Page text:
Saturday, July 11, 2009

Sorry I missed your call...

Seeing first run movies is not something I usually do. “Public Enemies” was an exception last week. Kathy said she would treat for rental movie—one I would watch, since we rarely agree on what’s “good”. Blockbuster has a deal right now whereby for ten dollars you can take out as many movies or video games as you like for one week, one at a time. Woo-hoo! I went for it. Wish I had known about it during my vacation week.

There were four movies that I knew I wanted to see: Taken, Defiance, Gran Torino, and Knowing. I watched Taken tonight and promptly switched it out for Defiance, which I will watch tomorrow some time. Have you seen Taken? It’s sure to ruin many college age daughters’ plans for a European adventure this summer. It is a guy movie, I suppose, with lots of car chases, fighting, shooting and the like. It was also the fastest movie I ever saw as the 90 minutes or so just shot by. I felt my heart rate rocket and honest to goodness I was on the edge of my seat the entire time.

This afternoon I knocked off another Robert B. Parker novel, a western called “Resolution”. Very fun read with wonderful good guys who hardly say two words at a time—in other words, typical Parker dialogue.

So why this burst of entertainment-seeking activity? I caught up on my New Yorker magazines.

Back on Wednesday three of us from the office volunteered at a local TV station to work a phone bank where people called in with job search questions. The first call I took was from a woman in her fifties who had been temping for the past ten years. I was on with her for half an hour. She managed to shoot down every idea I came up with. I felt I was kind of representing the TV station, so I didn’t tell her what I really thought. Shall I tell you? Well, she’s dug herself a pretty good hole over the last ten years—employers might now wonder what’s wrong with her, that she hadn’t taken a full time job in all that time.

Many of the other calls I took were from people whom I am not equipped to help, at least not over the phone: lots of blue collar guys who did die casting, mechanical assembly—that sort of thing. One poignant call was from a guy who did have some college and I was able to encourage him to get back to school somehow. As we talked he eventually told me he had a felony arrest, but no conviction. I didn’t ask him about the details, nor did he volunteer them.

Another was from a nice little old lady (I imagine) who had been retired for the past fourteen years. She had worked for thirty years in one company, and was now concerned about people who could have served as references, but whom she can longer find. I think that thirty years is reference enough. Why was she returning to work? She had been raising her grandson since the day he was born. Now he’s a teenager and no longer needs her 24/7 care. See what I mean? Nice lady.

It is hard to stay optimistic with announcements like last week’s of another 400,000 jobs gone. Makes you wonder where we will be in another year or two.

Thursday, July 02, 2009


This is my ninth day of vacation, if you count last weekend. The first four days were devoted to painting the garage, the rest to messing around in the house and doing decadent things like going to the movies in the middle of the morning. It’s been raining for several days now and cold—cold enough for some Barry’s Tea in fact.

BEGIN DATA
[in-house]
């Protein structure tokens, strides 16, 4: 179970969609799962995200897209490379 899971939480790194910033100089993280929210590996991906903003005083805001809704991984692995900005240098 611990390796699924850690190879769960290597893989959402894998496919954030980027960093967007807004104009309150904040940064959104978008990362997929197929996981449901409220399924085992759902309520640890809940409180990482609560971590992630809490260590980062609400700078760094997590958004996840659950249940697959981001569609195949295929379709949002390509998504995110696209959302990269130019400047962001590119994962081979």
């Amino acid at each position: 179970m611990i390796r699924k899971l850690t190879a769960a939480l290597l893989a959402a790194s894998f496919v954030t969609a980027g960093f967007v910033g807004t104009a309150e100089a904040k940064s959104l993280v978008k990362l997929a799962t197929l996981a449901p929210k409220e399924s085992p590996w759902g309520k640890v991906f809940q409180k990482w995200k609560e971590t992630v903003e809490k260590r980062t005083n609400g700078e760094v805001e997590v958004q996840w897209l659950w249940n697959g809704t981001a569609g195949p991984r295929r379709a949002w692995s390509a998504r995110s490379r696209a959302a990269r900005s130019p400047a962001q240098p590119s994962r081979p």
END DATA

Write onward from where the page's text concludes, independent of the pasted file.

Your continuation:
On a recent warmer day, I was sitting in my favorite chair on the deck thinking if this is what retirement would be like. I could see my retired sixty-three year old neighbor who rarely leaves his house and I thought, boy—my world would be pretty small without work or something to do. Kathy assured me that I would be volunteering somewhere probably, doing more at church. I suppose so. There are still four more years before I have to deal with that, though.
Tomorrow everyone is off for the Fourth of July holiday, so Kathy and I wanted to do something together, get out, go somewhere.

When I asked her what she had a taste for, she thought of a casino about an hour and half away in Pennsylvania, some place where we’ve never been. I was a little surprised, but said sure, let’s go. We’ll bring some rolls of quarters and see what happens.

My new computer is beginning to feel more like mine and less like Bill Gates'. Dell shrunk the keyboard, and I was having trouble typing on it, since it resembled a crowded laptop board and I hate typing on a laptop. So, a genuine Microsoft Natural Ergonomic 4000 keyboard now graces the slide out tray on my computer table. It does take a little while to get used to, but I’m starting to get the idea. It won’t fit under the table with the big plastic strip that raises the front of the board, so I remove that and just snap it back on if I have any extensive typing to do.

At first I was skeptical about buying such a thing, but I went to Best Buy to try it out and when I looked at my hands I was surprised to see that they naturally fell off to the sides anyway. The keyboard I have is not too swoopy with those crazy separate sides for left and right, but seems to be just right for what I need. Best Buy wanted $80 for it, so I got it from for $50.

One more note on the new computer: I finally got my “Favorites” over to the bookmark section so I can easily find all your blogs again.

Oh--what movie did I see? "Public Enemies" with Johnny Depp. It was something that I knew that Kathy would never want to see, and I was curious about Depp, since I've seen him in other things like Willy Wonka and Benny and Joone. He was pretty amazing. You're left feeling sad about his death, but you have to remember that Dillinger killed a lot of people himself. Even though you know how it will end, it's still a good story.